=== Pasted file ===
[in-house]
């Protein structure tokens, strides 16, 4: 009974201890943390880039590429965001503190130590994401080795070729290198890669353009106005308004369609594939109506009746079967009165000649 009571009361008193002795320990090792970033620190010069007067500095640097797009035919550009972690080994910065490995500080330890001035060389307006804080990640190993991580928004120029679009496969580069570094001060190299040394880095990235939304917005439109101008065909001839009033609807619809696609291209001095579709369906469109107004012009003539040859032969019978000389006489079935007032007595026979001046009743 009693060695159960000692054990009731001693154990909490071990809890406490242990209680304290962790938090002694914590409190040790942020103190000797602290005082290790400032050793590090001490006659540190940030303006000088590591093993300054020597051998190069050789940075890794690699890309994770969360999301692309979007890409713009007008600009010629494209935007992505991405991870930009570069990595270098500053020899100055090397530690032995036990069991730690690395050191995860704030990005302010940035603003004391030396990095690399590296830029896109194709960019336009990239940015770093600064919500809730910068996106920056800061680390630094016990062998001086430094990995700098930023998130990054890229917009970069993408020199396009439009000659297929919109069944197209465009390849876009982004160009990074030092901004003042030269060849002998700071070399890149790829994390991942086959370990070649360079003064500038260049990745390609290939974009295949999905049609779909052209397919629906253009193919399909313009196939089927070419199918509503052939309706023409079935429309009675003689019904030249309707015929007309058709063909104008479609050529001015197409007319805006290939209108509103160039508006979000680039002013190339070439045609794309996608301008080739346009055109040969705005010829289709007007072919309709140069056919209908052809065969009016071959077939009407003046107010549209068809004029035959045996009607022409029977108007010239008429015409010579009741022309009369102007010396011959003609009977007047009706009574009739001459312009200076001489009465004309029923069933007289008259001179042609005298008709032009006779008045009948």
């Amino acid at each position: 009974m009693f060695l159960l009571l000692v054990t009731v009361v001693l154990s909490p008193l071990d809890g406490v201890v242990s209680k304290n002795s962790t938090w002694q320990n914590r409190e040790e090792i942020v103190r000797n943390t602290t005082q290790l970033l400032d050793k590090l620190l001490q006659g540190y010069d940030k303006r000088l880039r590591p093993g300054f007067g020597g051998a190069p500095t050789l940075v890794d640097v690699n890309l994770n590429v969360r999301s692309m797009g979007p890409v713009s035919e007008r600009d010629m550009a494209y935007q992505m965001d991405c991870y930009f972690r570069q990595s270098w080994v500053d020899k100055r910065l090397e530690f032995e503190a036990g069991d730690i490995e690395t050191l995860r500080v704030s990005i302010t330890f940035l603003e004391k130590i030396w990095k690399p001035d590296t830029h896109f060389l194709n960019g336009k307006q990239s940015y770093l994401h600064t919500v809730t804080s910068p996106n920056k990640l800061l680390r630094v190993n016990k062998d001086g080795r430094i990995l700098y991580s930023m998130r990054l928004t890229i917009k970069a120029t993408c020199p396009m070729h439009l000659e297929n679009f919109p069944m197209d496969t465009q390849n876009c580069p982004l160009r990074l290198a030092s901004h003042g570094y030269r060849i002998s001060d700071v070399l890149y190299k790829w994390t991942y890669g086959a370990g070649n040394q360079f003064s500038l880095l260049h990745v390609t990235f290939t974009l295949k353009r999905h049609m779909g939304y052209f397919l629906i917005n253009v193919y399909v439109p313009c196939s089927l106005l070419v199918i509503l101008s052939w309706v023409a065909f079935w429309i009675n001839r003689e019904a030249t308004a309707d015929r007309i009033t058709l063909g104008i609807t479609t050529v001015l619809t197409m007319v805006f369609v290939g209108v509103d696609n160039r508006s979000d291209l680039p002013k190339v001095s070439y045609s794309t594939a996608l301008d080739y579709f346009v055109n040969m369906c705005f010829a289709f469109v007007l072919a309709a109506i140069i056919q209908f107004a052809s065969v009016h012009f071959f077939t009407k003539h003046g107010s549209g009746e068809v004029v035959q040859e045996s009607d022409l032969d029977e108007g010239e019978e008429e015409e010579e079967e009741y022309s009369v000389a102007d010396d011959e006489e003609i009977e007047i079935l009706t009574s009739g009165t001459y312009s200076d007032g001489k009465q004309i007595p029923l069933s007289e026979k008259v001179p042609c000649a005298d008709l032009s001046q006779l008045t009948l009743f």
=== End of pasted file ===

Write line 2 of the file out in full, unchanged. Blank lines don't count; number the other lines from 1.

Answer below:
């Protein structure tokens, strides 16, 4: 009974201890943390880039590429965001503190130590994401080795070729290198890669353009106005308004369609594939109506009746079967009165000649 009571009361008193002795320990090792970033620190010069007067500095640097797009035919550009972690080994910065490995500080330890001035060389307006804080990640190993991580928004120029679009496969580069570094001060190299040394880095990235939304917005439109101008065909001839009033609807619809696609291209001095579709369906469109107004012009003539040859032969019978000389006489079935007032007595026979001046009743 009693060695159960000692054990009731001693154990909490071990809890406490242990209680304290962790938090002694914590409190040790942020103190000797602290005082290790400032050793590090001490006659540190940030303006000088590591093993300054020597051998190069050789940075890794690699890309994770969360999301692309979007890409713009007008600009010629494209935007992505991405991870930009570069990595270098500053020899100055090397530690032995036990069991730690690395050191995860704030990005302010940035603003004391030396990095690399590296830029896109194709960019336009990239940015770093600064919500809730910068996106920056800061680390630094016990062998001086430094990995700098930023998130990054890229917009970069993408020199396009439009000659297929919109069944197209465009390849876009982004160009990074030092901004003042030269060849002998700071070399890149790829994390991942086959370990070649360079003064500038260049990745390609290939974009295949999905049609779909052209397919629906253009193919399909313009196939089927070419199918509503052939309706023409079935429309009675003689019904030249309707015929007309058709063909104008479609050529001015197409007319805006290939209108509103160039508006979000680039002013190339070439045609794309996608301008080739346009055109040969705005010829289709007007072919309709140069056919209908052809065969009016071959077939009407003046107010549209068809004029035959045996009607022409029977108007010239008429015409010579009741022309009369102007010396011959003609009977007047009706009574009739001459312009200076001489009465004309029923069933007289008259001179042609005298008709032009006779008045009948």